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How we track our city emissions

In order to reach our net zero climate action targets, we need to regularly and accurately measure a variety of emissions across the city.

Wellington’s gross emissions reduced by 9% between 2019/2020 and 2021/2022. In the 20 years before that, gross emissions reduced by 8%, even while the population grew 24%.

We need to continue to reduce our carbon at similar or faster rate to reach our commitment of making 57% reduction by 2030 and being net carbon zero by 2050. To do this we need to make our biggest reductions over the next 7 years. 

2022 City Emissions Inventory

Our city inventory is calculated every few years and was completed in 2014, 2016, 2019 and 2020. 

In 2022, our city inventory was calculated for financial years 2020/21 and 2021/22.

Wellington City Community Carbon Footprint Report (1.3MB PDF)

Wellington City Greenhouse Gas Inventory COVID-19 impact assessment (952KB PDF)

As a city, 83% of emissions are related to transport and stationary energy, such as energy use in buildings. These remain the areas where we can see the greatest reductions over the next 7 years by changing how we live and move around the city. 

Pie chart showing the city emissions breakdown. Transport is the largest 45.5%, Stationery energy 37.3%, Waste 8.6%, Industry 7.0%, Agriculture 1.7%.

Emissions breakdown

In the 2022 reporting year, Wellington City emitted gross 853,513 metric tonnes of carbon dioxide equivalent (tCO2e). 

  • Transportation is the biggest source of emissions accounting for 45.5% of total gross emissions. 
  • Stationary energy is the second largest emitter, 37.3% of total gross emissions. 
  • Waste (8.6% of total gross emissions), industry (7.0% of total gross emissions) and agriculture (1.7% of total gross emissions) are the smaller sources of emissions in Wellington City.

Our latest figures show that city emissions have reduced by 9% over the last two years. It’s a positive trend, despite some of the reduction relating to  the impacts of less air travel during the pandemic. 

  • Reduction in on-road vehicle emissions (lower distance travelled by vehicles in Wellington City) 
  • Reduction in landfill emissions (due to increased landfill gas (methane) capture) 
  • Energy shift in the transport sector (busses, ferries, other vehicles, inter island ferries) 

That doesn’t mean we can take our eye off our 2030 and 2050 net zero carbon goals, but it’s encouraging to see that the city is on the right track.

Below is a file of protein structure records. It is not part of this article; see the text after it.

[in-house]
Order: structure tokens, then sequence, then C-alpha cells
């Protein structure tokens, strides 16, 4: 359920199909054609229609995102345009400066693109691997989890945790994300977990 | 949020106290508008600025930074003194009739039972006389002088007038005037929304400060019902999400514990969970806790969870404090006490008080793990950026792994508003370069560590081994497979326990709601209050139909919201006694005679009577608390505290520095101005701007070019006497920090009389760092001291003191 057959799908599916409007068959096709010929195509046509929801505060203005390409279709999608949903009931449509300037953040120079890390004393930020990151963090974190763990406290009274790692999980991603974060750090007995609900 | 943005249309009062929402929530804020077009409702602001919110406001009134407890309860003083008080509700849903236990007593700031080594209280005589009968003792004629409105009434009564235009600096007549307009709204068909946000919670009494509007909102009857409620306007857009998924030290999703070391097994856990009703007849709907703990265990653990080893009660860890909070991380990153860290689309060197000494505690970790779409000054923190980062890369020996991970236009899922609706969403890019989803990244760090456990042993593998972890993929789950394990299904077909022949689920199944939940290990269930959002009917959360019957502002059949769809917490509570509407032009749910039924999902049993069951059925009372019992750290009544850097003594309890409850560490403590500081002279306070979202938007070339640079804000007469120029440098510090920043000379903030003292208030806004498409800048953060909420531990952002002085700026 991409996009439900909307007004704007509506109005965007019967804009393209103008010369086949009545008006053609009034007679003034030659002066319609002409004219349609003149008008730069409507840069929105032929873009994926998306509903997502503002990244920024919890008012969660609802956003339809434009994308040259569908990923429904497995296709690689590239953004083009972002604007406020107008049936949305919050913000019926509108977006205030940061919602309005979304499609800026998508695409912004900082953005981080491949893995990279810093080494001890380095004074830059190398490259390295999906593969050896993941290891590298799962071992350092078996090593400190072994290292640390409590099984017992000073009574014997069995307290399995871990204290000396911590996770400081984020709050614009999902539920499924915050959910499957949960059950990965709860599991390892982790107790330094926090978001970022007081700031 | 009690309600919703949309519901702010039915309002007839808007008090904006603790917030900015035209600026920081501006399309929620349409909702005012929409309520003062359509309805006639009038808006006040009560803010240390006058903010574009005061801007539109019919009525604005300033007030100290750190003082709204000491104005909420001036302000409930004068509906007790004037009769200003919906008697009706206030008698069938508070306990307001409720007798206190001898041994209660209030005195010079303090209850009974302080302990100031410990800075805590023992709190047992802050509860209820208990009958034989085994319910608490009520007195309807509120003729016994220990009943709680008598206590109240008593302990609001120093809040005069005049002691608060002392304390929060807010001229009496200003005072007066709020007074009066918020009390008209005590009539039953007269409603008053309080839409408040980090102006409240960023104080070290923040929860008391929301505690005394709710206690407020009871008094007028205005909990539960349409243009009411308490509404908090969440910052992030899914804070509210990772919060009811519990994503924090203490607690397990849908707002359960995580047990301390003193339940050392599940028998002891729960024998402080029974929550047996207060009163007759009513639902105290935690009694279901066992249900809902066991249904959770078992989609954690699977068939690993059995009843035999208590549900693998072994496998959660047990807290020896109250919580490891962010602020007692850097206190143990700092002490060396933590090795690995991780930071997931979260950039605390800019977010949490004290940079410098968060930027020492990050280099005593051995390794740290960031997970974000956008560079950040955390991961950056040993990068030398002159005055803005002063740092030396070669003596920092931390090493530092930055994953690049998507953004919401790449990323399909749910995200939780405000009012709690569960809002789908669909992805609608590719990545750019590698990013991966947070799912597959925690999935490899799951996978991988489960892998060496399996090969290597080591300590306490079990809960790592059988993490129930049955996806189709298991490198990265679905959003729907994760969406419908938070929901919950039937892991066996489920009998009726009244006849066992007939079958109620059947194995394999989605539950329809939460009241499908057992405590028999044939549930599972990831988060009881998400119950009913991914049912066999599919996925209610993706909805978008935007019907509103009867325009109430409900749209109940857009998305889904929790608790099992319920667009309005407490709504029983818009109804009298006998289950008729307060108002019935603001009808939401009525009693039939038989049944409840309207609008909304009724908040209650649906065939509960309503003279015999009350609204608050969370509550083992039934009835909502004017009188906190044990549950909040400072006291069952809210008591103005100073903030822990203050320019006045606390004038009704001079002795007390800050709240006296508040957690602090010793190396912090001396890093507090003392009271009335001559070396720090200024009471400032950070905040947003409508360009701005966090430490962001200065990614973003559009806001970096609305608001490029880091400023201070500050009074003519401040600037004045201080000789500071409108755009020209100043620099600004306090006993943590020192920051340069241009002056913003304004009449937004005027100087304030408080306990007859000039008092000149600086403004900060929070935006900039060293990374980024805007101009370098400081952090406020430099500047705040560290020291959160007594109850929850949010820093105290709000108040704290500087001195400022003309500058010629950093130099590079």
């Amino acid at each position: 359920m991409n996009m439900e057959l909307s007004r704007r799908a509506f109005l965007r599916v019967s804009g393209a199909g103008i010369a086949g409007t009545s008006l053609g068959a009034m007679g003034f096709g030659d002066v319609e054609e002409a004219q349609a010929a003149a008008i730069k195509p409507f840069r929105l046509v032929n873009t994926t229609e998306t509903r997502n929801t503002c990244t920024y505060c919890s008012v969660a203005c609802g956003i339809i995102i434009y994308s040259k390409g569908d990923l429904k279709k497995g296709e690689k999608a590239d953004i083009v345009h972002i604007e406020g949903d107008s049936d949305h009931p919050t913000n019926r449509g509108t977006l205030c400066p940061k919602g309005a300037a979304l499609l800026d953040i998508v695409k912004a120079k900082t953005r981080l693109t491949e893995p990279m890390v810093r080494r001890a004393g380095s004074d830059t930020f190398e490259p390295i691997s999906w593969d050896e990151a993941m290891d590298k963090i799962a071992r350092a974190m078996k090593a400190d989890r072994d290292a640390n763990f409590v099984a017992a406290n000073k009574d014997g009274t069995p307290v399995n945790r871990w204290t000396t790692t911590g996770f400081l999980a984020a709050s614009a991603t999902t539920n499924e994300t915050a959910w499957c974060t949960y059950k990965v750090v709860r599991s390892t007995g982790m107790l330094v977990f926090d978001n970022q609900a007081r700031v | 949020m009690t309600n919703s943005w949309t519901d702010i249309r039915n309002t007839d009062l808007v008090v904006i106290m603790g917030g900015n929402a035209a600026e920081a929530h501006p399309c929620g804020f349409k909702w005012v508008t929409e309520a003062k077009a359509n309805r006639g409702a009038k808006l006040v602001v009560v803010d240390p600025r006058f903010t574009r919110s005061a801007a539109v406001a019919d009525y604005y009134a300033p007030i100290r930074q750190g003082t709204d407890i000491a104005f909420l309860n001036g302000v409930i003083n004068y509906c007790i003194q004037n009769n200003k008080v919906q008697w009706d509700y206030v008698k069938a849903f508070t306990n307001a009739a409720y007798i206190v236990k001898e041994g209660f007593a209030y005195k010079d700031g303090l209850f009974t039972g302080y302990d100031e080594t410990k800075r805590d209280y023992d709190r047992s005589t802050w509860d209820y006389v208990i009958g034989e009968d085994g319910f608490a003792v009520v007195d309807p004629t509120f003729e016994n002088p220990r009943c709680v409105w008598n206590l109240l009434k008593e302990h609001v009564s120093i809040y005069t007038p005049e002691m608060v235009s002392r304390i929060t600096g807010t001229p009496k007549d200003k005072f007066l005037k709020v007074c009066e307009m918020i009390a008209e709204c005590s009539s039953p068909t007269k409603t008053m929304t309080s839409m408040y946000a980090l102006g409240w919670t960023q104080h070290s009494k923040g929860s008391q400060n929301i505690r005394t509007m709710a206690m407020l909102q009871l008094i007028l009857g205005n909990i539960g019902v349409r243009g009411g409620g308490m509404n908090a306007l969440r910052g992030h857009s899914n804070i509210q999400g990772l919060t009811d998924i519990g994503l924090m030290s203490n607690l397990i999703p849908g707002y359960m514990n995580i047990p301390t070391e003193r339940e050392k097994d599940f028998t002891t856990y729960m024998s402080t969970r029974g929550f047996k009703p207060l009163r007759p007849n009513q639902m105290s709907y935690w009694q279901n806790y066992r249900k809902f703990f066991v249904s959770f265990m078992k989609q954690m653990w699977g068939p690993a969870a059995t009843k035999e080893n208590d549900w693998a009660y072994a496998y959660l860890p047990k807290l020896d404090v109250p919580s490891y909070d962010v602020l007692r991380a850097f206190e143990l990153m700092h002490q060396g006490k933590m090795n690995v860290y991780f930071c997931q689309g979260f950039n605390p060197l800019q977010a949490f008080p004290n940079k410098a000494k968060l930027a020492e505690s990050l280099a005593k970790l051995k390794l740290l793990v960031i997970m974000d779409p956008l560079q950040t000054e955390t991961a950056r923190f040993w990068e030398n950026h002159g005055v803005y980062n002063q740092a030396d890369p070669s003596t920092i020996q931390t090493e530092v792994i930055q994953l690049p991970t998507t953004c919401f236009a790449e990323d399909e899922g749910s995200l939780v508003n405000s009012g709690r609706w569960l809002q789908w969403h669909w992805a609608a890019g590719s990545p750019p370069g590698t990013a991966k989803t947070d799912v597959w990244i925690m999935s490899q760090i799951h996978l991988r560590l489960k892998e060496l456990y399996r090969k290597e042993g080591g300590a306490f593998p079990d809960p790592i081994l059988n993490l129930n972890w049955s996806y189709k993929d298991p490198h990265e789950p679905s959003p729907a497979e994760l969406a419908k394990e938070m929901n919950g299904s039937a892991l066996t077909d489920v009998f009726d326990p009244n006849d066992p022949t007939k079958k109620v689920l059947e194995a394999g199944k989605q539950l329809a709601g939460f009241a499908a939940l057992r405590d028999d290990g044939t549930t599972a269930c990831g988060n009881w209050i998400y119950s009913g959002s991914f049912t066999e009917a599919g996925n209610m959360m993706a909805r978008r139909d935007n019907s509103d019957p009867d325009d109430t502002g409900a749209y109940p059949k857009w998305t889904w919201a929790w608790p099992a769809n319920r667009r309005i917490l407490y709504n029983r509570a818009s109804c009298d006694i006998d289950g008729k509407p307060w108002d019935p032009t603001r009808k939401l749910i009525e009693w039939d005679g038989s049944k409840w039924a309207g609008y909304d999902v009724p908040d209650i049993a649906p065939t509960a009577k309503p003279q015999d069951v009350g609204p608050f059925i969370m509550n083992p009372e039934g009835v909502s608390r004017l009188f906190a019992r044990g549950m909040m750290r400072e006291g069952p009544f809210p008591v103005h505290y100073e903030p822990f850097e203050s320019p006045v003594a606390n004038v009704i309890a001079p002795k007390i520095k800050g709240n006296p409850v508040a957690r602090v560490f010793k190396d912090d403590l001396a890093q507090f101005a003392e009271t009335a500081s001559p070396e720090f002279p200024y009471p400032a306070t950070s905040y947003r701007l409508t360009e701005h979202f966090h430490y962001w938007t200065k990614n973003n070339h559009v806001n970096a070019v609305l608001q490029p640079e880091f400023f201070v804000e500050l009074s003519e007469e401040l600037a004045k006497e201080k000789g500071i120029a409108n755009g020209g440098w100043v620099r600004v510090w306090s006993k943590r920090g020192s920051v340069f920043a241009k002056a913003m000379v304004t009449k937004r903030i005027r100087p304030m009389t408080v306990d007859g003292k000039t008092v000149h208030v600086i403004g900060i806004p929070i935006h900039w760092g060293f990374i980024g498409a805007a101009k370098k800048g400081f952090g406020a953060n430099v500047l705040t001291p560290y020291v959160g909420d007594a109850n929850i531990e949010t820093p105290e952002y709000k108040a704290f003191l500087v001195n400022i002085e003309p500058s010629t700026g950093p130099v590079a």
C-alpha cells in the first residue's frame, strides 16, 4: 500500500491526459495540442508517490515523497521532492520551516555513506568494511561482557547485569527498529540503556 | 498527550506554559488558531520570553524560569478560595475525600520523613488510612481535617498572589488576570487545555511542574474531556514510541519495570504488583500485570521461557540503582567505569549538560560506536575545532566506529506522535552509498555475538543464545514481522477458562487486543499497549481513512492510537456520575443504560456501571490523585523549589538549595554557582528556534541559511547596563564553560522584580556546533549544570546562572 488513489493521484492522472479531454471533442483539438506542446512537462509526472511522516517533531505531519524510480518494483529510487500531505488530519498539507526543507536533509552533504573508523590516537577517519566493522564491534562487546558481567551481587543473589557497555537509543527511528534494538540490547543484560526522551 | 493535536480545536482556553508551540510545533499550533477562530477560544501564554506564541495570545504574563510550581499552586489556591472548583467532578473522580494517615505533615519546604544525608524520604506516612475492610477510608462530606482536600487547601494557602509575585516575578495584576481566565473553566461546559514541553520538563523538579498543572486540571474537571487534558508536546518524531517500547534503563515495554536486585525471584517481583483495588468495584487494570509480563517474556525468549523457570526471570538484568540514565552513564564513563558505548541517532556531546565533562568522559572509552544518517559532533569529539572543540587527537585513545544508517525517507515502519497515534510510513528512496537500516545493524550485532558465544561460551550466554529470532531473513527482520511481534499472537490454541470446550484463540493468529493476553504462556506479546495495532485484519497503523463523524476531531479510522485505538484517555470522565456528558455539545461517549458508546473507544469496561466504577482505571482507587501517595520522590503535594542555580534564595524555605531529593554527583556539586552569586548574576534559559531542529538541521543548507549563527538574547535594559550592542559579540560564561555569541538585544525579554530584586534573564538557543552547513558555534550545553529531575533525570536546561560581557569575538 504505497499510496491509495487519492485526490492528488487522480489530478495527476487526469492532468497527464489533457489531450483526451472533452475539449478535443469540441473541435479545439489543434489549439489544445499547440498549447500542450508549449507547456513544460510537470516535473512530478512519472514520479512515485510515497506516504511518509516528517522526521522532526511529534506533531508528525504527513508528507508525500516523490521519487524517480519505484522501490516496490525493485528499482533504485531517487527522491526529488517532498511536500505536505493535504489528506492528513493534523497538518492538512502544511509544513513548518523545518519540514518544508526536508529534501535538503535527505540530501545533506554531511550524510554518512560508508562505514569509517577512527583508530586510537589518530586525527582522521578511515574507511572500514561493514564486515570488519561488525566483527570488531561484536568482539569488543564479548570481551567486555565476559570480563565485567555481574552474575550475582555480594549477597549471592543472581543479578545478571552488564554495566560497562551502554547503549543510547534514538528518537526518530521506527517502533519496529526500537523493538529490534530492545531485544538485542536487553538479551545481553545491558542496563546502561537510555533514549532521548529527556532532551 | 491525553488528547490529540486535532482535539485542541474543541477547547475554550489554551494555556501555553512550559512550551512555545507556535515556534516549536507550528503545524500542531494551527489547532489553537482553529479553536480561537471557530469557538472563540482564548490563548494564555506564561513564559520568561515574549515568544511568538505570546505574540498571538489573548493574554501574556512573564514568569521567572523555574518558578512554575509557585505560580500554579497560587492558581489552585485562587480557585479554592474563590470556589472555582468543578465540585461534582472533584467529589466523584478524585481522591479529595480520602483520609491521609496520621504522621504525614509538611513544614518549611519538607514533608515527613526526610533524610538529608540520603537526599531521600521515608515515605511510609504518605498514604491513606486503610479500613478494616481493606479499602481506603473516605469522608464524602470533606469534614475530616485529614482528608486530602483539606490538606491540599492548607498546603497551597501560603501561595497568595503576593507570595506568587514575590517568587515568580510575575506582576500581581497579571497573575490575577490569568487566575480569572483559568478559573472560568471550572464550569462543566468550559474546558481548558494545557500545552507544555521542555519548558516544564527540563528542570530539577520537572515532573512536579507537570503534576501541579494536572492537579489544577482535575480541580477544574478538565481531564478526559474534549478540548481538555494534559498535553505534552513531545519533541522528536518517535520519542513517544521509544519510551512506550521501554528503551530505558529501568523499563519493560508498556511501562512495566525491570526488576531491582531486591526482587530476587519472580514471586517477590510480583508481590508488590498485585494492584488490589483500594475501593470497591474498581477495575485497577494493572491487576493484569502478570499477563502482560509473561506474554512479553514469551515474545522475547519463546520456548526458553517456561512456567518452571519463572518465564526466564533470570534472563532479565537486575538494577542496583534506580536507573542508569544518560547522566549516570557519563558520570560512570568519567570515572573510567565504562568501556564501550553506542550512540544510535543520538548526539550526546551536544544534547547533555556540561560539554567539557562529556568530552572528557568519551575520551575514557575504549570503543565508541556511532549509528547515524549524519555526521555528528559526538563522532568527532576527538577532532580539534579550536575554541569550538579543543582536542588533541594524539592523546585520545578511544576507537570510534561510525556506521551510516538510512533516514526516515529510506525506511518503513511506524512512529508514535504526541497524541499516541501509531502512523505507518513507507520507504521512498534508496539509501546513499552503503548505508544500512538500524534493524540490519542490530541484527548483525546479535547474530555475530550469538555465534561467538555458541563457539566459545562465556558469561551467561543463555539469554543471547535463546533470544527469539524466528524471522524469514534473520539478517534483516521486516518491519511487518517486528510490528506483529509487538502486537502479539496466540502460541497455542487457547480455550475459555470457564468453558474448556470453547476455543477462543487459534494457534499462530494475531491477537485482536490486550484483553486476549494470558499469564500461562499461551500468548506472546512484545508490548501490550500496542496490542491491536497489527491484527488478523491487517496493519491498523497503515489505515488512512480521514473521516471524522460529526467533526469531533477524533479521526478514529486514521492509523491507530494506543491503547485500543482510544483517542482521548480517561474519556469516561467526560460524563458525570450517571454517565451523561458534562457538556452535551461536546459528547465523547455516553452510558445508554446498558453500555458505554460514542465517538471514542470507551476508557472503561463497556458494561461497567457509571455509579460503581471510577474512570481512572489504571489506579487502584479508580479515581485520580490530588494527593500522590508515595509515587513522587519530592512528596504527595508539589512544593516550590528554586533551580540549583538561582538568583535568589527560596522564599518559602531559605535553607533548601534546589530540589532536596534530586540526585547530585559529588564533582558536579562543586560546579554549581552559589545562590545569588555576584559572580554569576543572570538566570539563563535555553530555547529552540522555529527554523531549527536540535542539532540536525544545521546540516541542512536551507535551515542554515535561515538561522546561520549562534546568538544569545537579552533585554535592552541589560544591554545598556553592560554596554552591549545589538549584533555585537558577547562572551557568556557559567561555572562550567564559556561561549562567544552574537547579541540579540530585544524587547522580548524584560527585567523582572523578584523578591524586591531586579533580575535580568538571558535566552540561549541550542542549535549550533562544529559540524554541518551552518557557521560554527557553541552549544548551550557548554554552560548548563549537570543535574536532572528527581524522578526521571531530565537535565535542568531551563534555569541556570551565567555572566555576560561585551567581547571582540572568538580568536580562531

What emissions are measured

The Wellington city greenhouse gas emissions inventory aligns with the Global Protocol for Community Scale Greenhouse Gas Emissions Inventories (GPC).

The report accounts for greenhouse gas emissions of sectors within the city boundaries. These sectors are:

  • Stationary energy – includes emissions from electricity and natural gas.
  • Transportation – includes emissions from on and off-road transportation (petrol and diesel), rail, air, bus electricity, LPG, and port activities.
  • Waste – including waste originating in Wellington City from both solid waste (open and closed landfills) and wastewater.
  • Industry (industrial processes and product use) – including emissions of synthetic gases used in activities such as refrigeration, air-conditioning, fire extinguishers, aerosols, and electrical equipment production.
  • Agriculture – from within the city boundaries.

The gross total is then adjusted to reflect emissions sequestered (removed) through forestry, which provides the net emissions.

Did you know? Carbon sequestration is the process of capturing and storing carbon dioxide from the atmosphere. This is often done by planting trees and forests.

What emissions aren't measured

This inventory does not include emissions from products created outside of Wellington's boundary. For example, concrete production is high in emissions but is made outside of Wellington before being trucked in to create a new building or footpath, so it wouldn't be included.

The emissions associated with goods purchased and consumed by Wellingtonians are not included in our inventory but do need to be considered. Future city inventories may include more data from the 'stuff' we buy that wasn't made in our city.

Find out more about our Te Atakura action areas and initiatives, and what you can do about climate change.